Then, there is the case that such an operator is defined on the full interval
I assume that by "full interval" you mean the whole real line.
First question: Do we then need any boundary conditions?
Yes, as noted by Sam Bader, boundary conditions are part of the Hamiltonian.
In my physics lecture we used so-called Born von Karmann boundary conditions ... in order to "prove" the Floquet or Bloch theorem
Indeed, Bloch's theorem requires translational symmetry. If you limit your domain to some finite interval, then such a symmetry is only achieved with periodic boundary conditions.
But, when your domain is the whole real line, there's no need to impose special boundary conditions to achieve translational symmetry: just the usual condition of boundedness of the solution is enough. See e.g. a special case — free particle Hamiltonian: It requires that the solution is bounded at infinity, and that's enough to get the solution as plane waves. And it does have translational symmetry, thus has conserved quasimomentum (which in this case coincides with momentum because period of this symmetry is arbitrarily small).
I somehow feel as if these Born von Karmann boundary conditions are not necessary in the sense that any eigenfunction to this Schrödinger operator is automatically periodic with the potential's period, is this true?
This is wrong, and explained properly by Steve B.
My problem with the Born von Karmann conditions is that I find that they are not really boundary conditions, as they don't act on some boundary. So what about the domain of such an operator?
They do act on the boundaries of the domain: if your finite domain is $[a,b]$, then you have
This is precisely what Born — von Karmann conditions are about. If you try to implement these conditions in a matrix representation of your kinetic energy operator, you'll get a circulant matrix, which explicitly shows the translational symmetry. (Try to play with finite differences approximation of kinetic energy operator, you'll see this directly).
In my physics lecture we noticed that due to these Born von Karmann conditions the possible k′s for the problem (appearing in the exponentials) are discrete. Not sure if this is automatically satisfied, even if we don't assume Born von Karmann boundary conditions?
Indeed, even if you don't take Born — von Karmann boundary conditions, and instead take e.g. homogeneous Dirichlet or Neumann boundary conditions, you'll end up with discrete spectrum. That's the result of finiteness of the domain and is a general feature of Sturm—Liouville problem.
Then we said that for every k, the Schrödinger operator equation that you get by pluggin in the ansatz from the Bloch or Floquet thoerem has a discrete spectrum. Is this true?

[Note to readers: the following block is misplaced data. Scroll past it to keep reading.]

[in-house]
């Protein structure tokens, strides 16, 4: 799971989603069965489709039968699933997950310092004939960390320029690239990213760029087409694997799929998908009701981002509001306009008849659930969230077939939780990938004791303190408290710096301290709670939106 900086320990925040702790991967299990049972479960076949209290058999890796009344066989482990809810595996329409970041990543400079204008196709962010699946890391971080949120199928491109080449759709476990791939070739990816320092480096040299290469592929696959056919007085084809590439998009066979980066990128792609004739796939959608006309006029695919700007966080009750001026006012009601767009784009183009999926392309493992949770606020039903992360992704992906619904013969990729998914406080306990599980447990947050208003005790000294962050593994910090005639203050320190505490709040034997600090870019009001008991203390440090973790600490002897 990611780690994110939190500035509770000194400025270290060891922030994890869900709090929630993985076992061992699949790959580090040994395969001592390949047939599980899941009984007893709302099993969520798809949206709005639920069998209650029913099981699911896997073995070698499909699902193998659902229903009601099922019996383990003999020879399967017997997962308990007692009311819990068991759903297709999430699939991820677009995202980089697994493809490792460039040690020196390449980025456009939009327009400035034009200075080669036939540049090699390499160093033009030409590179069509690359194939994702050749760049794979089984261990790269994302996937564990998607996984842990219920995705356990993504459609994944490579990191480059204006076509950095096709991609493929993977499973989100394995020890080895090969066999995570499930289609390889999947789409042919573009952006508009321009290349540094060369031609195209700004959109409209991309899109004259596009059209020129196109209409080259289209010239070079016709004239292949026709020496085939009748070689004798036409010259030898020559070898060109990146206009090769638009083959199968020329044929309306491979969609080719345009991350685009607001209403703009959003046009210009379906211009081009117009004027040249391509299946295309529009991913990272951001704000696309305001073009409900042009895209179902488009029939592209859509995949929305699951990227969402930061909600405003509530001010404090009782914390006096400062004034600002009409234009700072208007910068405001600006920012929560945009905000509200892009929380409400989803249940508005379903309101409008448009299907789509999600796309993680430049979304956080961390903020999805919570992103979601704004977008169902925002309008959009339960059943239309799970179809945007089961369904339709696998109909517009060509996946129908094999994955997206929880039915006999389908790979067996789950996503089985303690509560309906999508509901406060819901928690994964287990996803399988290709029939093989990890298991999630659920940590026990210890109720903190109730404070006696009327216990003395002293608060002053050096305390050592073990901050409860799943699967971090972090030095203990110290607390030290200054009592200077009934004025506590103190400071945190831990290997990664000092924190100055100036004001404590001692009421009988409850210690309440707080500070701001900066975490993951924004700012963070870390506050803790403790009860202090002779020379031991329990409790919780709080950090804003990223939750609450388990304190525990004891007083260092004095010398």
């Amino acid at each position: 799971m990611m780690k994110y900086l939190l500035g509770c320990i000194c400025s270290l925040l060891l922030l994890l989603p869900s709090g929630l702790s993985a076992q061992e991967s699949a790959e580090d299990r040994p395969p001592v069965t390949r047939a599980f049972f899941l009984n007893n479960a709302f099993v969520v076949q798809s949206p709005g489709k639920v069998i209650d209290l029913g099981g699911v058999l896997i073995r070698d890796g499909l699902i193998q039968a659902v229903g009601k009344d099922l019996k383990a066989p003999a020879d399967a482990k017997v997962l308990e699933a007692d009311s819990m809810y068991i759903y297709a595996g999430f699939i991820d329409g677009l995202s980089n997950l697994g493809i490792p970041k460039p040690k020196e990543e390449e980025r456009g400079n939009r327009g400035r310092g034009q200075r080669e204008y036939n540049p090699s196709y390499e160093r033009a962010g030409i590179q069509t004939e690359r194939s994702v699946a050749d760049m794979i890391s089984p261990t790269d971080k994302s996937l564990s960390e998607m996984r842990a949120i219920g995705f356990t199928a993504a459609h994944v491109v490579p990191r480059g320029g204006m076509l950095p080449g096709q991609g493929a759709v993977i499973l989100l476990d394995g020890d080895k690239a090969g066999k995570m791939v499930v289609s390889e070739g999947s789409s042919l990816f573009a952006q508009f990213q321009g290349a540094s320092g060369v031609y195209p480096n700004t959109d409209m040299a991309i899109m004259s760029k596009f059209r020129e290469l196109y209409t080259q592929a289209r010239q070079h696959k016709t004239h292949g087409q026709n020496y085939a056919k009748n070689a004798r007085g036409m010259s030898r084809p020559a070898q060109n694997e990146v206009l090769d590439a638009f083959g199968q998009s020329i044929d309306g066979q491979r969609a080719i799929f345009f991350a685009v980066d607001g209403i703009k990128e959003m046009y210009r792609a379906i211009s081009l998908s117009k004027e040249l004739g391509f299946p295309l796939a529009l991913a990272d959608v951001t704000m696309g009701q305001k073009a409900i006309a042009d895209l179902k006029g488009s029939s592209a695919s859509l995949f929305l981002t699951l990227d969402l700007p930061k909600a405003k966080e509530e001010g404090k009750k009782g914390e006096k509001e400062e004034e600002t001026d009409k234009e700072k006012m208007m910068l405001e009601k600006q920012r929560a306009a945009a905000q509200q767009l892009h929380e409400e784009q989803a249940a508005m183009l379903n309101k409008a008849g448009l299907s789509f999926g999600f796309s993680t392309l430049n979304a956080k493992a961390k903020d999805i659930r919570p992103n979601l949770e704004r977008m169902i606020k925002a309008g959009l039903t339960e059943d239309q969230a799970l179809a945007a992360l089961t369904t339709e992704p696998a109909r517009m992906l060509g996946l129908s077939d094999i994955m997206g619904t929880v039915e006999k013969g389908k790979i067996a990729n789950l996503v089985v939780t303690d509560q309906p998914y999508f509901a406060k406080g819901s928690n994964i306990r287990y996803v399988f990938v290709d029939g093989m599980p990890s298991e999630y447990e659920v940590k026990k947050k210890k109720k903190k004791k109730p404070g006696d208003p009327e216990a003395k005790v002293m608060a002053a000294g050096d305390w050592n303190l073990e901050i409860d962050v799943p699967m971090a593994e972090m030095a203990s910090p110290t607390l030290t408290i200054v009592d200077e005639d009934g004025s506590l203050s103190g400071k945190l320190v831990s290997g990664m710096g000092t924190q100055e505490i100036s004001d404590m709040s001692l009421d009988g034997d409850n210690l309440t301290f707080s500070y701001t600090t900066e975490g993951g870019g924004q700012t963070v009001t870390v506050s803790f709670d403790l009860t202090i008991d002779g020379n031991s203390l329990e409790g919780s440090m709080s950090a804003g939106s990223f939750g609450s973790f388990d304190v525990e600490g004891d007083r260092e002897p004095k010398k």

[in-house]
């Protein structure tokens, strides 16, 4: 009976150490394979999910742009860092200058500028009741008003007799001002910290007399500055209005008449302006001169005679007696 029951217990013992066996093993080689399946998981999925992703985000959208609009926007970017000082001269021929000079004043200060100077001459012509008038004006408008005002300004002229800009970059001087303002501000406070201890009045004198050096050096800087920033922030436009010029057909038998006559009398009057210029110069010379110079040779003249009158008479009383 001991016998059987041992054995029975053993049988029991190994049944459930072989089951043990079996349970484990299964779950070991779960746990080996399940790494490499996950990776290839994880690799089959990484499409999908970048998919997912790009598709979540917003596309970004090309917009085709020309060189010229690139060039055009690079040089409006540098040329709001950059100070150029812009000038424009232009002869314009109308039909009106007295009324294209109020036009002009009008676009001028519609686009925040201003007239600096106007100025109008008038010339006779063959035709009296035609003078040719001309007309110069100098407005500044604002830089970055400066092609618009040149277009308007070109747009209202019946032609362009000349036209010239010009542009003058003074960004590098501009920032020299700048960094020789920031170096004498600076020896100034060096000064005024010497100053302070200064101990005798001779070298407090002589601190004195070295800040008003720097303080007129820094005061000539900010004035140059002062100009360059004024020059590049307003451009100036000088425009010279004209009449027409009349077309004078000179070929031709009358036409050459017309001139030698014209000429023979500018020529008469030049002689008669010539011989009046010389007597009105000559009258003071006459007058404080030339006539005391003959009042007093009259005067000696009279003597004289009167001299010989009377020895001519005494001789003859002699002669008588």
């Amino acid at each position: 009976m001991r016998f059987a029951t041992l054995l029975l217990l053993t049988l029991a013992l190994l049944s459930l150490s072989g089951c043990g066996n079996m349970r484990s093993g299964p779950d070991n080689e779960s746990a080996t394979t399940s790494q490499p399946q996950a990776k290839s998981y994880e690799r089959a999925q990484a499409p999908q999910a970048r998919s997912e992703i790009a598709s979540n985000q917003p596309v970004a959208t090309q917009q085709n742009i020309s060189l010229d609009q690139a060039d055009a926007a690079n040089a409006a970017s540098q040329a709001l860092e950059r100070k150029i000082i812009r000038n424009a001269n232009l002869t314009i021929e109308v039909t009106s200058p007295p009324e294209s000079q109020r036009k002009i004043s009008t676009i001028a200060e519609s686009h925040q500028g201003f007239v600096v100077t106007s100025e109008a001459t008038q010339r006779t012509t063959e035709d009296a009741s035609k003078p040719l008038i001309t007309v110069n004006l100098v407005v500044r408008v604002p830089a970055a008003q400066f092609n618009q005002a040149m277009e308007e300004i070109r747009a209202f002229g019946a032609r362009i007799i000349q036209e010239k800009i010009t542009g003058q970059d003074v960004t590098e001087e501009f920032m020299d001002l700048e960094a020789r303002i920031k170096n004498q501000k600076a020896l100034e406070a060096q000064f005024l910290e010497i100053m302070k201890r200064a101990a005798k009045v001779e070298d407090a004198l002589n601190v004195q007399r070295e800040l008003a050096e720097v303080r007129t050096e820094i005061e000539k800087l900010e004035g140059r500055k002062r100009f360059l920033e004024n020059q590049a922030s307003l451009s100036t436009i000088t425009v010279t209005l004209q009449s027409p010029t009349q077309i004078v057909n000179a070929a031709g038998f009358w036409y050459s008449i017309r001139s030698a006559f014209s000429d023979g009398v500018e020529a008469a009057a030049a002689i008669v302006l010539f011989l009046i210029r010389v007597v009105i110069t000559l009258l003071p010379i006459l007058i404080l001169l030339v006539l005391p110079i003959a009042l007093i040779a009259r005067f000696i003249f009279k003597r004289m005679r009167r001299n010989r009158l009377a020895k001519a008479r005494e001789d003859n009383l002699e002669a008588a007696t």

Again, it is true as long as you have a finite domain. And Bloch theorem makes direct sense only in presence of translational symmetry, i.e. with Born—von Karmann boundary conditions in this case.
If so, what does this all have to do with bands, if everything is so nicely discrete? - Or do we just cal these things bands, since the k's get so close, that we cannot really resolve the discrete structure?
The continuous bands appear when we take the limit of crystal size $L\to\infty$ (i.e. take number of lattice cells to infinity). In this limit Born—von Karmann conditions just automatically transform into the conditions of boundedness of the solution at infinity, and as you increase number of lattice cells, the spectrum becomes more and more dense (i.e. the discrete levels corresponding to some $k$ come closer and closer to each other while their number increases), and in the limit of $L\to\infty$ it becomes continuous.
Note that on infinite domain you can't apply Born—von Karmann conditions — it doesn't make sense to say $f(-\infty)=f(+\infty)$, for instance, so you use the natural conditions of boundedness.
This is an approximation to the real crystal, in which there's a huge number of atoms in all (or some, for e.g. graphene) directions, so that we can really just suppose that it's infinite in the first approximation.
In real crystals the spectral lines are so dense, that they indeed can't be resolved — but this is not only because of instruments: it's because of natural widening of spectral lines: the uncertainty of the level energy due to finite lifetime because of spontaneous emission.
Is there any relationship between the finite-interval problem and the infinite interval problem or are these two completely different things?
Yes, the relationship is as I noted above: via a limit. There appear some subtle differences though, like the fact that eigenfunctions in the infinite domain become unnormalizable, and the spectrum becomes continuous, but physically it's still quite similar. Again, you can play with empty lattice approximation (i.e. Hamiltonian with constant potential) to better understand the properties of these problems.